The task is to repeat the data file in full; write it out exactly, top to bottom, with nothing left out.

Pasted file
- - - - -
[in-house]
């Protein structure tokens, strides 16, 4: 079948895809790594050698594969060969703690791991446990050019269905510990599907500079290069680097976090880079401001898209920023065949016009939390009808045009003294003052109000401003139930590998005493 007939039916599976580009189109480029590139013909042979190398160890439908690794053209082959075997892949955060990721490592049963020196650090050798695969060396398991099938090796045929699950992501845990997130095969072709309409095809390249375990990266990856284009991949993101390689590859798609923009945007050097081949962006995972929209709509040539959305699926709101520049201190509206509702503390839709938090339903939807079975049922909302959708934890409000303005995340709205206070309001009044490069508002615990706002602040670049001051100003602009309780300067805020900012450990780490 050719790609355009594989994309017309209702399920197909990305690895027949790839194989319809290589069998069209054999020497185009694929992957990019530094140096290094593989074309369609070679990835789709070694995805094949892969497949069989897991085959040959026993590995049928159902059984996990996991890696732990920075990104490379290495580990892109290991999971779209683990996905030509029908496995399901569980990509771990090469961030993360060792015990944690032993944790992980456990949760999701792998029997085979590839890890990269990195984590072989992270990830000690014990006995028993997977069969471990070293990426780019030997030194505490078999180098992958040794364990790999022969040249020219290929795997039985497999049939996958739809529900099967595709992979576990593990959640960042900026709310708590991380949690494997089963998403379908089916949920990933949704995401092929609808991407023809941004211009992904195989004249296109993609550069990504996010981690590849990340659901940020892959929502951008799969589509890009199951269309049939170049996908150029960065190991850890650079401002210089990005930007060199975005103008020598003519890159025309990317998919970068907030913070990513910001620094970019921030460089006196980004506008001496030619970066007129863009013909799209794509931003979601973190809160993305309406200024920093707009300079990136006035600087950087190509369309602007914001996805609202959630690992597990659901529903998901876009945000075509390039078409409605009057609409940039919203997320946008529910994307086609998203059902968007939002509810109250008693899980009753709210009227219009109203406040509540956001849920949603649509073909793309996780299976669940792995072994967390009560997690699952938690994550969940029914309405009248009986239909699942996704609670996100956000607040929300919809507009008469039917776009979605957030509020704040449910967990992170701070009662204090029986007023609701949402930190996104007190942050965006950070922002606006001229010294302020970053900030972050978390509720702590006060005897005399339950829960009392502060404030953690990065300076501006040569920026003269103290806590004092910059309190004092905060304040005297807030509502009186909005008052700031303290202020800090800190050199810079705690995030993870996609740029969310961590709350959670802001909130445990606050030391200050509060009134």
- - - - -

[in-house]
């Protein structure tokens, strides 16, 4: 079948895809790594050698594969060969703690791991446990050019269905510990599907500079290069680097976090880079401001898209920023065949016009939390009808045009003294003052109000401003139930590998005493 007939039916599976580009189109480029590139013909042979190398160890439908690794053209082959075997892949955060990721490592049963020196650090050798695969060396398991099938090796045929699950992501845990997130095969072709309409095809390249375990990266990856284009991949993101390689590859798609923009945007050097081949962006995972929209709509040539959305699926709101520049201190509206509702503390839709938090339903939807079975049922909302959708934890409000303005995340709205206070309001009044490069508002615990706002602040670049001051100003602009309780300067805020900012450990780490 050719790609355009594989994309017309209702399920197909990305690895027949790839194989319809290589069998069209054999020497185009694929992957990019530094140096290094593989074309369609070679990835789709070694995805094949892969497949069989897991085959040959026993590995049928159902059984996990996991890696732990920075990104490379290495580990892109290991999971779209683990996905030509029908496995399901569980990509771990090469961030993360060792015990944690032993944790992980456990949760999701792998029997085979590839890890990269990195984590072989992270990830000690014990006995028993997977069969471990070293990426780019030997030194505490078999180098992958040794364990790999022969040249020219290929795997039985497999049939996958739809529900099967595709992979576990593990959640960042900026709310708590991380949690494997089963998403379908089916949920990933949704995401092929609808991407023809941004211009992904195989004249296109993609550069990504996010981690590849990340659901940020892959929502951008799969589509890009199951269309049939170049996908150029960065190991850890650079401002210089990005930007060199975005103008020598003519890159025309990317998919970068907030913070990513910001620094970019921030460089006196980004506008001496030619970066007129863009013909799209794509931003979601973190809160993305309406200024920093707009300079990136006035600087950087190509369309602007914001996805609202959630690992597990659901529903998901876009945000075509390039078409409605009057609409940039919203997320946008529910994307086609998203059902968007939002509810109250008693899980009753709210009227219009109203406040509540956001849920949603649509073909793309996780299976669940792995072994967390009560997690699952938690994550969940029914309405009248009986239909699942996704609670996100956000607040929300919809507009008469039917776009979605957030509020704040449910967990992170701070009662204090029986007023609701949402930190996104007190942050965006950070922002606006001229010294302020970053900030972050978390509720702590006060005897005399339950829960009392502060404030953690990065300076501006040569920026003269103290806590004092910059309190004092905060304040005297807030509502009186909005008052700031303290202020800090800190050199810079705690995030993870996609740029969310961590709350959670802001909130445990606050030391200050509060009134």